Finders Stealers

| Wilmington, VT, USA | Right | May 10, 2012

(I am bagging groceries at the checkout for a family during Christmas week. This is the busiest week of the year, with many rich out-of-staters coming up to go skiing.)

Little Girl: “Mommy, look what I found! What should I do with it?”

(I look over and see that the little girl has found money on the ground.)

Mother: “Shhhh! Just put it in your pocket, quick!”

(Knowing our store’s policy, I speak up.)

Me: “Actually, if you don’t mind, can I hand it into the service desk? That way, if the person who lost it returns, they can get it back.”

(The little girl hands it to me willingly and I go hand it in. A couple minutes later, the parents come up to the service desk.)

Father: “My little girl found some money on the ground, and some employee made her hand it in. However, I think she should just have it.”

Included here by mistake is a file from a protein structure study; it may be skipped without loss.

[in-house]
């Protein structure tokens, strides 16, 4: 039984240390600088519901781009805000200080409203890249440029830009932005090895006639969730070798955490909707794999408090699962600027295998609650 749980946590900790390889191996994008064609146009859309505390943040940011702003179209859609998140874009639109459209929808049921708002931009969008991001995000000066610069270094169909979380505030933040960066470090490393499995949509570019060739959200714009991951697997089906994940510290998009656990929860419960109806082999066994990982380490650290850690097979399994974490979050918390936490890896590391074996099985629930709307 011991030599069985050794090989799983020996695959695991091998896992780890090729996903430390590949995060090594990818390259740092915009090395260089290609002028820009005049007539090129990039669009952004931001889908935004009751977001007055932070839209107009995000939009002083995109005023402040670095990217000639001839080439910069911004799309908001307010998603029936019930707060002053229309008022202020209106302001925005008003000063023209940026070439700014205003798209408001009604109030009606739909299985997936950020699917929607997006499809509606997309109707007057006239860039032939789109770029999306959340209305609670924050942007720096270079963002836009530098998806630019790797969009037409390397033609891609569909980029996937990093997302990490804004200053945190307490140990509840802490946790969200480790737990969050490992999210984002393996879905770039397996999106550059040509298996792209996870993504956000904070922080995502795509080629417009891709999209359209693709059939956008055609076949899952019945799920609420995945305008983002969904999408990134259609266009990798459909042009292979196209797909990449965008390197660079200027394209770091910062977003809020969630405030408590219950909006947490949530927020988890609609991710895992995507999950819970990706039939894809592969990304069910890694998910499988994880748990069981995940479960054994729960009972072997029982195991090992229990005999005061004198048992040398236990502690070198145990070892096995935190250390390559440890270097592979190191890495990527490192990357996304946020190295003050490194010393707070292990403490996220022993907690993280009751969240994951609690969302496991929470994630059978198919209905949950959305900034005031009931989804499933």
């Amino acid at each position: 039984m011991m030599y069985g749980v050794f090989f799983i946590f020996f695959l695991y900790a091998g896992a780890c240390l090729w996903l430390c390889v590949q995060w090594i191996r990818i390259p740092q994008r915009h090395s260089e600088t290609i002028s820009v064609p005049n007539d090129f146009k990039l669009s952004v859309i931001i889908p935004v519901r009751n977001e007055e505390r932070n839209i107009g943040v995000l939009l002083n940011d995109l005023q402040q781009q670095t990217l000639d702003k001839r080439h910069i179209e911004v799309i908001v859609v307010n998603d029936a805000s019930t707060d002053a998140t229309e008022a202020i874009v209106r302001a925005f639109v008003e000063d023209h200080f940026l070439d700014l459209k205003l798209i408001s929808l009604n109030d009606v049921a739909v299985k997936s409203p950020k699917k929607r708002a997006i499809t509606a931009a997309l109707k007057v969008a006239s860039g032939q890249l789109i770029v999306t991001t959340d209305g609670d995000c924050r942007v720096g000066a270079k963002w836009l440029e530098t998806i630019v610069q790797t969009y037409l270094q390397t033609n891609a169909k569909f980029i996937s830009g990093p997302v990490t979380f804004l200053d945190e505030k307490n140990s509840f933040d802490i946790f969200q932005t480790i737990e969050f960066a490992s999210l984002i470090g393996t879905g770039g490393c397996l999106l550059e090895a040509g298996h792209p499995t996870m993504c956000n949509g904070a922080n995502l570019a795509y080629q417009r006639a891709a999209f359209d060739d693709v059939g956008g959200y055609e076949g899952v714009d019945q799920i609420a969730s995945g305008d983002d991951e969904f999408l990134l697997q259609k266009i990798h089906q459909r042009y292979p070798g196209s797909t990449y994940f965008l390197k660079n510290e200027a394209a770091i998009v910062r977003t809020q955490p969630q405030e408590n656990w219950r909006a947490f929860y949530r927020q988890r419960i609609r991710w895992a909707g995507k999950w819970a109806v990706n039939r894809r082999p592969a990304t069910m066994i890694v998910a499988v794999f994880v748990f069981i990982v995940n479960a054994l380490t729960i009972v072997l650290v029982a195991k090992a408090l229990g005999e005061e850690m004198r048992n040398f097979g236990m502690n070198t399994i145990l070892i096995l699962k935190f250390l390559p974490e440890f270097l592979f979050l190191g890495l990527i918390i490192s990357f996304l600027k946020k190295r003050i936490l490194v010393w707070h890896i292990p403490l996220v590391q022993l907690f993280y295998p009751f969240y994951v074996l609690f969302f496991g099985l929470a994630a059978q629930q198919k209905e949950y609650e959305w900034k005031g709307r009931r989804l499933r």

Manager: “Store policy says that if no one comes to claim it after 30 days, then the person who found it—your little girl, in the case—can have it.”

Father: “But it was all tightly rolled up! The person who dropped it was obviously using it to snort coke or something!” *leaves with his family*

(Ten minutes later, the same family managed to con their way into getting the money by speaking with a different employee at the service desk. The real, original owner—one of our regulars—came in two hours later inquiring about $40 he dropped, which at that point was unfortunately long gone.)

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  • Kalu-chan

    Wow, way to set an example for your kid. Now, when I find a 10 Cent piece on the floor of a random bus, I obviously don’t try and find out how it belongs to – But 40$ is quite a bit of money, and inside a store, there’s a much better chance of figuring out who it belongs to.

  • Abigail Hermione Irwin

    Great example for your kid.
    The store needs a tighter policy on who can release “found” money to a claimant. It’s a bit of a PITA, but at least it makes instances like this a bit less likely … one hopes.